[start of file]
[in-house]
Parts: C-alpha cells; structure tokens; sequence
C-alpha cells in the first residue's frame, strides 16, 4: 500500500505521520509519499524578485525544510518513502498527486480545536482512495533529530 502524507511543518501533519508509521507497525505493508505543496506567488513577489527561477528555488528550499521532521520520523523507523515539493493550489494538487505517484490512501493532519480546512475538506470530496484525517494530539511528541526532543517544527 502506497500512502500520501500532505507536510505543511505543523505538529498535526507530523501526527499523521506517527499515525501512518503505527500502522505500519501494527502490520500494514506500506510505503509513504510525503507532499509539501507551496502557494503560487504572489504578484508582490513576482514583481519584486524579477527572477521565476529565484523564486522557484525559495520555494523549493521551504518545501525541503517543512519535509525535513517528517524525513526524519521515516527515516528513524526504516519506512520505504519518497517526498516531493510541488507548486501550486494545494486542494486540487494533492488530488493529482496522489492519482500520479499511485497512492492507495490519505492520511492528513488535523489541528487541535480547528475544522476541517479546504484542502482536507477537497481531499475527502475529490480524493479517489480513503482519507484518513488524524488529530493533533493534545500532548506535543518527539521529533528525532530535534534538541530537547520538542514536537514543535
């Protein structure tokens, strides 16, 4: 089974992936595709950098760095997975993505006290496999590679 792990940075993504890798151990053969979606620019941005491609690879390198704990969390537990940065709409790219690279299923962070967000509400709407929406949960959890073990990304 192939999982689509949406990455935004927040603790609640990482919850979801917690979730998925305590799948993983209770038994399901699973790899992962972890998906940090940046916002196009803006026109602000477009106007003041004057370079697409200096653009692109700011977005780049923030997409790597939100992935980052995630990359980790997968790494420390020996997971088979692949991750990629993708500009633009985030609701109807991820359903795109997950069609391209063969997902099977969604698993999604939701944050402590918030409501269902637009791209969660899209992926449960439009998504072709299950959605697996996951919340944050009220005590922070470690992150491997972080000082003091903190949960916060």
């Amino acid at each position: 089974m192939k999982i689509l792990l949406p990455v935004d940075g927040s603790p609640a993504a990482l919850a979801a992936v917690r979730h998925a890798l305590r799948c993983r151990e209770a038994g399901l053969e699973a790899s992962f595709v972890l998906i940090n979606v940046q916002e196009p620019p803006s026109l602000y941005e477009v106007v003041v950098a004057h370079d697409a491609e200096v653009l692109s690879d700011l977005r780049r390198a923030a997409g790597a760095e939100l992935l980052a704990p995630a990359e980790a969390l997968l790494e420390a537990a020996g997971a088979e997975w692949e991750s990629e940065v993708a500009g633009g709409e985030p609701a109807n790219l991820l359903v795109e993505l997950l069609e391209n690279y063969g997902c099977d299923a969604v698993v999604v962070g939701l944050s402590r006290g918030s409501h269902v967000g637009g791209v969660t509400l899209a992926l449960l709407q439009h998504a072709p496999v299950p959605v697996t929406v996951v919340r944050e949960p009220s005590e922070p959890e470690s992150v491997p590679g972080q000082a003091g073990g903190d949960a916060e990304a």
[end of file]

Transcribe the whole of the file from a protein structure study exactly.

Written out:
[in-house]
Parts: C-alpha cells; structure tokens; sequence
C-alpha cells in the first residue's frame, strides 16, 4: 500500500505521520509519499524578485525544510518513502498527486480545536482512495533529530 502524507511543518501533519508509521507497525505493508505543496506567488513577489527561477528555488528550499521532521520520523523507523515539493493550489494538487505517484490512501493532519480546512475538506470530496484525517494530539511528541526532543517544527 502506497500512502500520501500532505507536510505543511505543523505538529498535526507530523501526527499523521506517527499515525501512518503505527500502522505500519501494527502490520500494514506500506510505503509513504510525503507532499509539501507551496502557494503560487504572489504578484508582490513576482514583481519584486524579477527572477521565476529565484523564486522557484525559495520555494523549493521551504518545501525541503517543512519535509525535513517528517524525513526524519521515516527515516528513524526504516519506512520505504519518497517526498516531493510541488507548486501550486494545494486542494486540487494533492488530488493529482496522489492519482500520479499511485497512492492507495490519505492520511492528513488535523489541528487541535480547528475544522476541517479546504484542502482536507477537497481531499475527502475529490480524493479517489480513503482519507484518513488524524488529530493533533493534545500532548506535543518527539521529533528525532530535534534538541530537547520538542514536537514543535
């Protein structure tokens, strides 16, 4: 089974992936595709950098760095997975993505006290496999590679 792990940075993504890798151990053969979606620019941005491609690879390198704990969390537990940065709409790219690279299923962070967000509400709407929406949960959890073990990304 192939999982689509949406990455935004927040603790609640990482919850979801917690979730998925305590799948993983209770038994399901699973790899992962972890998906940090940046916002196009803006026109602000477009106007003041004057370079697409200096653009692109700011977005780049923030997409790597939100992935980052995630990359980790997968790494420390020996997971088979692949991750990629993708500009633009985030609701109807991820359903795109997950069609391209063969997902099977969604698993999604939701944050402590918030409501269902637009791209969660899209992926449960439009998504072709299950959605697996996951919340944050009220005590922070470690992150491997972080000082003091903190949960916060």
């Amino acid at each position: 089974m192939k999982i689509l792990l949406p990455v935004d940075g927040s603790p609640a993504a990482l919850a979801a992936v917690r979730h998925a890798l305590r799948c993983r151990e209770a038994g399901l053969e699973a790899s992962f595709v972890l998906i940090n979606v940046q916002e196009p620019p803006s026109l602000y941005e477009v106007v003041v950098a004057h370079d697409a491609e200096v653009l692109s690879d700011l977005r780049r390198a923030a997409g790597a760095e939100l992935l980052a704990p995630a990359e980790a969390l997968l790494e420390a537990a020996g997971a088979e997975w692949e991750s990629e940065v993708a500009g633009g709409e985030p609701a109807n790219l991820l359903v795109e993505l997950l069609e391209n690279y063969g997902c099977d299923a969604v698993v999604v962070g939701l944050s402590r006290g918030s409501h269902v967000g637009g791209v969660t509400l899209a992926l449960l709407q439009h998504a072709p496999v299950p959605v697996t929406v996951v919340r944050e949960p009220s005590e922070p959890e470690s992150v491997p590679g972080q000082a003091g073990g903190d949960a916060e990304a």